"Well, you boys git up now, an' go out and bring me in a couple of planks to put acrost the cheers fer the childern to set on."

By two o 'clock the Sunday-school had begun; every seat in the kitchen, available and otherwise, was occupied. The boys sat in the windows and on the table, and the girls squeezed together on the improvised benches. Mrs. Wiggs stood before them with a dilapidated hymn-book in her hand.

"Now, you all must hush talking so we kin all sing a hymn; I'll read it over, then we'll all sing it together.

'When upon life's billers you are tempest tossed,
When you are discouraged thinking all is lost,
Count yer many blessin's, name 'em one by one,
An' it will surprise you what the Lord hath done!'"

Clear and strong rose the childish voices in different keys and regardless of time, but with a genuine enthusiasm that was in itself a blessing. When they had sung through the three stanzas Mrs. Wiggs began the lesson.

"What did we study 'bout last Sunday?" she asked.

No response, save a smothered giggle from two of the little girls.

"Don't you all remember what the Lord give Moses up on the mountain?"

A hand went up in the corner, and an eager voice cried:

"Yas'm, I know! Lord give Moses ten tallers, an' he duveled 'em."

Before Mrs. Wiggs could enter into an argument concerning this new version of sacred history, she was hit in the eye with a paper wad. It was aimed at Billy, but when he dodged she became the victim. This caused some delay, for she had to bathe the injured member, and during the interval the Sunday-school became riotous.

"Mith Wiggs, make Tommy thop thpittin' terbaccer juice in my hat!"

"Miss Wiggs, I know who hit you!"

"Teacher, kin I git a drink?"

It was not until Mrs. Wiggs, with a stocking tied over her eye, emerged from the bedroom and again took command that order was restored.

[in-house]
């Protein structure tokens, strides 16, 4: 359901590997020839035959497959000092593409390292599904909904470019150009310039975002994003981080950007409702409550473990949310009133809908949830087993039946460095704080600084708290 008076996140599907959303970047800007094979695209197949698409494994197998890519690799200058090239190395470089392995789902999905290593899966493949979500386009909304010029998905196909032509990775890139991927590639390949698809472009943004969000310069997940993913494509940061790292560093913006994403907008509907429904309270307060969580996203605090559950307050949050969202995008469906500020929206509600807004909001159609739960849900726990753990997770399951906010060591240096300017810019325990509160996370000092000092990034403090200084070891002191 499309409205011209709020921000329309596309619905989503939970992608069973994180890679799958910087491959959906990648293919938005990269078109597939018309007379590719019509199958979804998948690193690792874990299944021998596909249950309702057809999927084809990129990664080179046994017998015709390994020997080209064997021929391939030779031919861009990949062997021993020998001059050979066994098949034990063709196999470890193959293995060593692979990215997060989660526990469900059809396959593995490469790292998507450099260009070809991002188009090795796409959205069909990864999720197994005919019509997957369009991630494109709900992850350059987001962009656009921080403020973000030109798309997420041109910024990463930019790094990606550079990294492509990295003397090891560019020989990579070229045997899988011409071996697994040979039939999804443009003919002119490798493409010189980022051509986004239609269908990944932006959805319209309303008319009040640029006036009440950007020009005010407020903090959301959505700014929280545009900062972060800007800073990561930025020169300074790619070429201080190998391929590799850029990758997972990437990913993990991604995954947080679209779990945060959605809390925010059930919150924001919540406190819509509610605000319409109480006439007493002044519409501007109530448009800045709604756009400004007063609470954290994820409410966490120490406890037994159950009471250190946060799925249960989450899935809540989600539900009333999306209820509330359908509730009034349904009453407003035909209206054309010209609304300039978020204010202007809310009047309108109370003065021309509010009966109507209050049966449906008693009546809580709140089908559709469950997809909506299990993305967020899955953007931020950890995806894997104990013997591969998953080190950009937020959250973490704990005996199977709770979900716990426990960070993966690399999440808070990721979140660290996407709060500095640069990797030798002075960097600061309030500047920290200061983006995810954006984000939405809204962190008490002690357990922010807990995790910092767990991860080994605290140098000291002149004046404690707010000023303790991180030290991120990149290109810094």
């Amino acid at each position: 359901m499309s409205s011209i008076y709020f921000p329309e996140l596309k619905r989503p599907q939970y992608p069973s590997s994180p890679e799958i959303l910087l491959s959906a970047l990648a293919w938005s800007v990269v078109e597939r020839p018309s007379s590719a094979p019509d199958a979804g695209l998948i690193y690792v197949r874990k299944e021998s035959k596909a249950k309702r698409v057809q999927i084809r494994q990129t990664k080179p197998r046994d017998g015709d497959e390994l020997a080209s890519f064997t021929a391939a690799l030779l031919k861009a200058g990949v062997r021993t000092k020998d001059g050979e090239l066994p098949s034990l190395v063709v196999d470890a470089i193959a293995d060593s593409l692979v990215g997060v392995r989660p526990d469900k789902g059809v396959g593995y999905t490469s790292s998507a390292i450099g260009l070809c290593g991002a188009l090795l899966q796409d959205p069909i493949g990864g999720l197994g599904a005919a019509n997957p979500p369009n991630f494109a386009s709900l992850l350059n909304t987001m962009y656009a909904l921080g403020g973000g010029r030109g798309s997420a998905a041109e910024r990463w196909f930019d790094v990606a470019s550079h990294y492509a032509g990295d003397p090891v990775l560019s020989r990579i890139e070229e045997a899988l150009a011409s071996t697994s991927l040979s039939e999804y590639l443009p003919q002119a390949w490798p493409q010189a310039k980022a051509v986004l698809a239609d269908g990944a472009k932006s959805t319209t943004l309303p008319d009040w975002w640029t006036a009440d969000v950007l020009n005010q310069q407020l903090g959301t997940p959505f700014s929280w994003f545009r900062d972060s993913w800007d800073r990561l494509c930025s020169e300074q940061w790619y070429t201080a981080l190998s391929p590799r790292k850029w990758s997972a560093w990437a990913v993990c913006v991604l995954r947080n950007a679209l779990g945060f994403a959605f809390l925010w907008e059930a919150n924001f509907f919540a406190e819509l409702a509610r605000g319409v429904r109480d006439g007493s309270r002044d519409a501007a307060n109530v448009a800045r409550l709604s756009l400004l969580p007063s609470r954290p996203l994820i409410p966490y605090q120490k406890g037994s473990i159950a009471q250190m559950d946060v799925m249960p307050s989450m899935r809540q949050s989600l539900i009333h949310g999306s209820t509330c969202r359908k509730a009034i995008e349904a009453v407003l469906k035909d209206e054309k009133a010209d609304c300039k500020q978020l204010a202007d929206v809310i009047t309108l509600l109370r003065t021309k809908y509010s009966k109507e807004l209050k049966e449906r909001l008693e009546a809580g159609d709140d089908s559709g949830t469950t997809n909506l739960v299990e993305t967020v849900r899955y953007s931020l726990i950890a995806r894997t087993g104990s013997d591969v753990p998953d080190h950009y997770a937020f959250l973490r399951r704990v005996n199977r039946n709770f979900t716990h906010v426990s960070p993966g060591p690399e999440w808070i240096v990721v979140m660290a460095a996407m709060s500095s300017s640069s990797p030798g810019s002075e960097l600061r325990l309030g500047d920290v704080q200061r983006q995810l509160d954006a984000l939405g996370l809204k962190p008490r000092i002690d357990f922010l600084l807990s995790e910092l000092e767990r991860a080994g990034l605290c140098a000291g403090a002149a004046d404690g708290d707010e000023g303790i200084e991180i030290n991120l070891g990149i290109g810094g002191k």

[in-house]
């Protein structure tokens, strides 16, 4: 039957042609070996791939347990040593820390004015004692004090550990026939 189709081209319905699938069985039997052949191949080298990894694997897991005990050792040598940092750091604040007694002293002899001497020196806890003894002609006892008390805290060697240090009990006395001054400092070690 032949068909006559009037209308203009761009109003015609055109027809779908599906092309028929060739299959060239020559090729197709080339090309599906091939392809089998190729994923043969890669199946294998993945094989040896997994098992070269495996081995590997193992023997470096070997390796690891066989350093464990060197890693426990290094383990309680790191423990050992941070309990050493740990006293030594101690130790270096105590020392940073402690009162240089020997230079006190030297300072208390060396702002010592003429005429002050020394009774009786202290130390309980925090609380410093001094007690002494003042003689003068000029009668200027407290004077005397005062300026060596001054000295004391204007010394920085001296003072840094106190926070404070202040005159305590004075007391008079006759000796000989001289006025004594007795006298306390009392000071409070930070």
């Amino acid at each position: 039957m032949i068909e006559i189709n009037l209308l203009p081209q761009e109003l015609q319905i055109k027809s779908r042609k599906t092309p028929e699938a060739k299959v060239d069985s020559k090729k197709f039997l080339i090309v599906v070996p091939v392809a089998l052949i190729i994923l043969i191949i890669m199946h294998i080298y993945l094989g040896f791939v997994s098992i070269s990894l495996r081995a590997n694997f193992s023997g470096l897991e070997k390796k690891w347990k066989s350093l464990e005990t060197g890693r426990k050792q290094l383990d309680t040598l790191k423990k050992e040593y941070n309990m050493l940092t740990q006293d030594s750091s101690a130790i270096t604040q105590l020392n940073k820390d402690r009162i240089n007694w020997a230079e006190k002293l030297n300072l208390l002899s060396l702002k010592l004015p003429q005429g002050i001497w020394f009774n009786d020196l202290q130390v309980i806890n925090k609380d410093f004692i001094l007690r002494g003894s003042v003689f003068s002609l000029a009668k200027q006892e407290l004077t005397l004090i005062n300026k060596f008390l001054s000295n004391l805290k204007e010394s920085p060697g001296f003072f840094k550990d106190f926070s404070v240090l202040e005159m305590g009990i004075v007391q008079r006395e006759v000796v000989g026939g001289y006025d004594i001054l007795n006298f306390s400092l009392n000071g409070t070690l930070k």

"Where is Bethlehem?" she began, reading from an old lesson-paper.

"You kin search me!" promptly answered Chris.

She ignored his remark, and passed to the next, who said, half doubtfully:

"Ain't it in Alabama?"

"No, it's in the Holy Land," she said.

A sudden commotion arose in the back of the room. Billy, by a series of skilful manoeuvers, had succeeded in removing the chair that held one of the planks, and a cascade of small, indignant girls were tobogganing sidewise down the incline. A fight was imminent, but before any further trouble occurred Mrs. Wiggs locked Billy in the bedroom, and became mistress of the situation.

"What I think you childern need is a talk about fussin' an' fightin'. There ain't no use in me teachin' what they done a thousand years ago, when you ain't got manners enough to listen at what I am sayin'. I recollect one time durin' the war, when the soldiers was layin' 'round the camp, tryin' they best to keep from freezin' to death, a preacher come 'long to hold a service. An' when he got up to preach he sez, 'Friends,' sez he, 'my tex' is Chillblains. They ain't no use a-preachin' religion to men whose whole thought is set on their feet. Now, you fellows git some soft-soap an' pour it in yer shoes, an' jes' keep them shoes on till yer feet gits well, an' the nex' time I come 'round yer minds'll be better prepared to receive the word of the Lord.' Now, that's the way I feel 'bout this here Sunday-school. First an' fo'most, I am goin' to learn you all manners. Jes' one thought I want you to take away, an' that is, it's sinful to fuss. Ma use' to say livin' was like quiltin'—you orter keep the peace an' do 'way with the scraps. Now, what do I want you all to remember?"

"Don't fuss!" came the prompt answer.

"That's right; now we'll sing 'Pull fer the shore.'"

When the windows had ceased to rattle from the vibrations of the lusty chorus, Mrs. Wiggs lifted her hands for silence.

"O Lord!" she prayed earnestly, "help these here childern to be good an' kind to each other, an' to their mas an' their pas. Make 'em thankful fer whatever they 'are got, even if it ain't but a little. Show us all how to live like you want us to live, an' praise God from whom all blessin's flow. Amen."

As the last youngster scampered out of the yard, Mrs. Wiggs turned to the window where Jim was standing. He had taken no part in the singing, and was silent and preoccupied. "Jim," said his mother, trying to look into his face, "you never had on yer overcoat when you come in. You ain't gone an' sold it?"

"Yes," said the boy, heavily; "but 't ain't 'nough fer the rent. I got to figger it out some other way."

Mrs. Wiggs put her arm about his shoulder, and together they looked out across the dreary commons.

"Don't you worry so, Jimmy," said she. "Mebbe I kin git work to-morrow, or you'll git a raise, or somethin'; they'll be some way."

Little she guessed what the way was to be.